Visible spectrum is visible to the eyes of humans, and is only a part of the electromagnetic spectrum that is revealed. In reality, the spectrum doesn’t possess all the colors that the human eye will be able to distinctively tell apart. This is because some colors would only be visible from a mixture of other wavelengths of light. There are two main types of light mixtures of which the eye can see numerous colors: the additive and subtractive light mixture. The primary colors in the additive light mixture of which other colors are formed is red, green, and blue. When pairing these colors in multiple manners, all the colors in the visible spectrum can be formed.
Dogs’ color spectrum is quite different from us humans, due to the fact that the light-receptors in a dog’s eyes are of different proportions. These light-receptors which are able to detect the light waves being radiated from a visible spectrum, is in two forms: rods and cones. Rods are light-receptors that allow the eyes to absorb light waves radiating colors in the dark; while cones help the eyes to absorb colors in the presence of light. The major difference in the color spectrum of a dog’s eye and in humans’ eyes, is that dogs have more rods than humans. This is why they have great sight at night, in comparison to humans.
Do Dogs See in Black and White?
The inability of the eye to properly distinguish between the colors formed in the visible spectrum is what is referred to as color blindness. In humans, looking at the cases of color blindness, the most common case is the inability to distinguish between red and green. On the other hand, others may have issues with colored pairs such as yellow and blue, and in rare cases, can only see in black and white.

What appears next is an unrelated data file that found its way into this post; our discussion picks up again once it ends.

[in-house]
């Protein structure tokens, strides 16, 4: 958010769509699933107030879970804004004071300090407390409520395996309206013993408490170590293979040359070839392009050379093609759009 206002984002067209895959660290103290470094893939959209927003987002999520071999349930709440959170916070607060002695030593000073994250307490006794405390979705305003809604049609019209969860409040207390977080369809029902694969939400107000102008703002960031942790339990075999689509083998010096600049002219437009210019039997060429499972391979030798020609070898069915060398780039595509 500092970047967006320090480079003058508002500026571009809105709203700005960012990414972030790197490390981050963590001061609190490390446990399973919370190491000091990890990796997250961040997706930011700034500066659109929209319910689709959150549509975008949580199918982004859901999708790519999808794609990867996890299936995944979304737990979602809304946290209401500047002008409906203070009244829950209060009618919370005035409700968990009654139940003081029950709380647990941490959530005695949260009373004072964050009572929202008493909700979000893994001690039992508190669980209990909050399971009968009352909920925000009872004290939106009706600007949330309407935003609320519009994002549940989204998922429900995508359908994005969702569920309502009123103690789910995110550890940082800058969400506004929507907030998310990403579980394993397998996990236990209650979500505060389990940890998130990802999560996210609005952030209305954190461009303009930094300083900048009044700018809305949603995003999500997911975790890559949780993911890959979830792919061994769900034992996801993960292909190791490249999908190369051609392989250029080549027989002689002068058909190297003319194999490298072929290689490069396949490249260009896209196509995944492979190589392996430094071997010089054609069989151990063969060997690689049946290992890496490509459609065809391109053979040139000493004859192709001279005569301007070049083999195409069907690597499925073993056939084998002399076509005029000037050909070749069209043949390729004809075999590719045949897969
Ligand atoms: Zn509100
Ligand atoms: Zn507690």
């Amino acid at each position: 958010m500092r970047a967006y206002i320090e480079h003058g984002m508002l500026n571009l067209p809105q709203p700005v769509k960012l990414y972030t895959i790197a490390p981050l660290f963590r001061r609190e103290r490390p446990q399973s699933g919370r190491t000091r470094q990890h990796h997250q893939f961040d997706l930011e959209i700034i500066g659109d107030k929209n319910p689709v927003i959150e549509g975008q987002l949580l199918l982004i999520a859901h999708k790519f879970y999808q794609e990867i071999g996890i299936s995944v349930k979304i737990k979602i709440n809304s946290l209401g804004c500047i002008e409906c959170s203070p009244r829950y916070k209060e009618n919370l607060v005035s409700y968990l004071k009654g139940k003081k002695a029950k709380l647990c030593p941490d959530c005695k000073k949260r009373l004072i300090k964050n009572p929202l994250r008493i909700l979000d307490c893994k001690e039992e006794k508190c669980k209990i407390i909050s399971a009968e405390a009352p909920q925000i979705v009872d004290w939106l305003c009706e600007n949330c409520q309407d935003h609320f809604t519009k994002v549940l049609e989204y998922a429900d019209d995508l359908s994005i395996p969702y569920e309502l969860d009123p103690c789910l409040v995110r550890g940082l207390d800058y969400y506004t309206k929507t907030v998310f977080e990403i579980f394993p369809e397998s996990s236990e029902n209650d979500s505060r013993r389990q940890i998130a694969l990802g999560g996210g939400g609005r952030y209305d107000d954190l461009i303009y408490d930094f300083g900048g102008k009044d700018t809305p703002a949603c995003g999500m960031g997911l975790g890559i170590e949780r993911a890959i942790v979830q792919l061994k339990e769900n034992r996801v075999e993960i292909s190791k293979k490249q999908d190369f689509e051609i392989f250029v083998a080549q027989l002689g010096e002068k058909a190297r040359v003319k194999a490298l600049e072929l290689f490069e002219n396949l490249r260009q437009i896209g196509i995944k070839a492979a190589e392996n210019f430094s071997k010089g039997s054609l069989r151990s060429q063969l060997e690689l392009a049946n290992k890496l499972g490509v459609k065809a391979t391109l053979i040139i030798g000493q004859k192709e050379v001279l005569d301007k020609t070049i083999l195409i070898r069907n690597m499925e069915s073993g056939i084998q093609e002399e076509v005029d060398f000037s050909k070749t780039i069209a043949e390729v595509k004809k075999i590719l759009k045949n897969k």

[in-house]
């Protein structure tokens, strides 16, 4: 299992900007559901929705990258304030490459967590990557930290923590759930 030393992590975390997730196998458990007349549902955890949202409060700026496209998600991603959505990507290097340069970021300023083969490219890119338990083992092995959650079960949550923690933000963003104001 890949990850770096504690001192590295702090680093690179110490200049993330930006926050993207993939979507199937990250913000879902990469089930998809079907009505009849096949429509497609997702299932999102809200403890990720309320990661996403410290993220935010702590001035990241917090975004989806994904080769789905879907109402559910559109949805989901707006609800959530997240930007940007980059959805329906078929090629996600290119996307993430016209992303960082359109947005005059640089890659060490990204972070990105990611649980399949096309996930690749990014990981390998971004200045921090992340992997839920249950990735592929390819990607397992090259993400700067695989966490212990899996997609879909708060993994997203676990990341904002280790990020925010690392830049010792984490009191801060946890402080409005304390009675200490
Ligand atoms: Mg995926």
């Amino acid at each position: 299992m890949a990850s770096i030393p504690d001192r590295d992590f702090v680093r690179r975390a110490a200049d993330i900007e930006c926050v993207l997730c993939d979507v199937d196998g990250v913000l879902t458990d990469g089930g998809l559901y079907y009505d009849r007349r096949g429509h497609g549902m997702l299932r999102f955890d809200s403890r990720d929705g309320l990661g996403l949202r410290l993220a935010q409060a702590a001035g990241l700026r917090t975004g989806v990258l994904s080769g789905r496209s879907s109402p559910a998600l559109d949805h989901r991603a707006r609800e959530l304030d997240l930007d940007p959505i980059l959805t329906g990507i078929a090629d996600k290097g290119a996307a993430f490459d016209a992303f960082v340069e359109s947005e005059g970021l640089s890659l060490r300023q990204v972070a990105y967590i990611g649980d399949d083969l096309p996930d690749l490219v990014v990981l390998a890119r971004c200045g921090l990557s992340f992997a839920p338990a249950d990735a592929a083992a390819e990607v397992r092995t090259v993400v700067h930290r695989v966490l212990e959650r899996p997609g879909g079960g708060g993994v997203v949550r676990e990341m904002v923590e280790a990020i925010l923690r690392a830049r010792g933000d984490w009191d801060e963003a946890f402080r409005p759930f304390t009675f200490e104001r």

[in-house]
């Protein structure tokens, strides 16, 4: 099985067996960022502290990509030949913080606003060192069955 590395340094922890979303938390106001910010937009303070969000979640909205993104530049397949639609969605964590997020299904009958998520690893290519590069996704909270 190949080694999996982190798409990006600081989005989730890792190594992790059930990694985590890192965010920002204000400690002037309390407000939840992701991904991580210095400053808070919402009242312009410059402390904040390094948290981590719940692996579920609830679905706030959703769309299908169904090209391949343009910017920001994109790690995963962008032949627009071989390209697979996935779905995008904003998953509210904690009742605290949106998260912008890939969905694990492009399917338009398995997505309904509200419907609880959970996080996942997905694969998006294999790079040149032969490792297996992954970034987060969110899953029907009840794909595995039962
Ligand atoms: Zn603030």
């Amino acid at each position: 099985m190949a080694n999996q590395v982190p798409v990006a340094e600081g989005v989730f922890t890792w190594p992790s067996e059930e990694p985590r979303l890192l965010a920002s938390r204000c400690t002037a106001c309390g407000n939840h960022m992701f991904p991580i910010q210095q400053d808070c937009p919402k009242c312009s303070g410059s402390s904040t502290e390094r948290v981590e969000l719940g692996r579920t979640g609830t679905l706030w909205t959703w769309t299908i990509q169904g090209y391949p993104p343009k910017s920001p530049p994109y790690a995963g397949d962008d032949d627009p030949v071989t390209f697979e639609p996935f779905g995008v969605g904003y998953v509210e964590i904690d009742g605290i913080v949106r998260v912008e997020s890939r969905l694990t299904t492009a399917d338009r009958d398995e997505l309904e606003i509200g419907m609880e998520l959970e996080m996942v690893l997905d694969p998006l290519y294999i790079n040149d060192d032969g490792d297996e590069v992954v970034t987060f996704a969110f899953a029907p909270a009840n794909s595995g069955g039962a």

Based on research, dogs don’t have monochromatic disorders. This means that they don’t only see in black and white. Based on the difference in color spectrum, and the disparity in the number of rods and cones, dogs are notable declared to be dichromatic, meaning they have only two types of cones. On the other hand, humans are generally trichromatic with three types of cones, which help in the perception of color in comparison to dogs.
Each type of cone is associated to a certain light wavelength in the light spectrum, and our trichromatic advantage includes the red to green additive spectrum colors. According to studies and research, the omission of one cone in the color spectrum for dogs, means the omission of the red to green additive spectrum. Just like in most cases of color blindness in humans, the red to green light receptors cannot sense the light wavelengths from the objects with such colors, making it difficult for them to distinguish between the two. This is the same with dogs, as they can’t distinguish between the two colors properly, also appearing in a brown or gray hue.
Can Dogs See Color?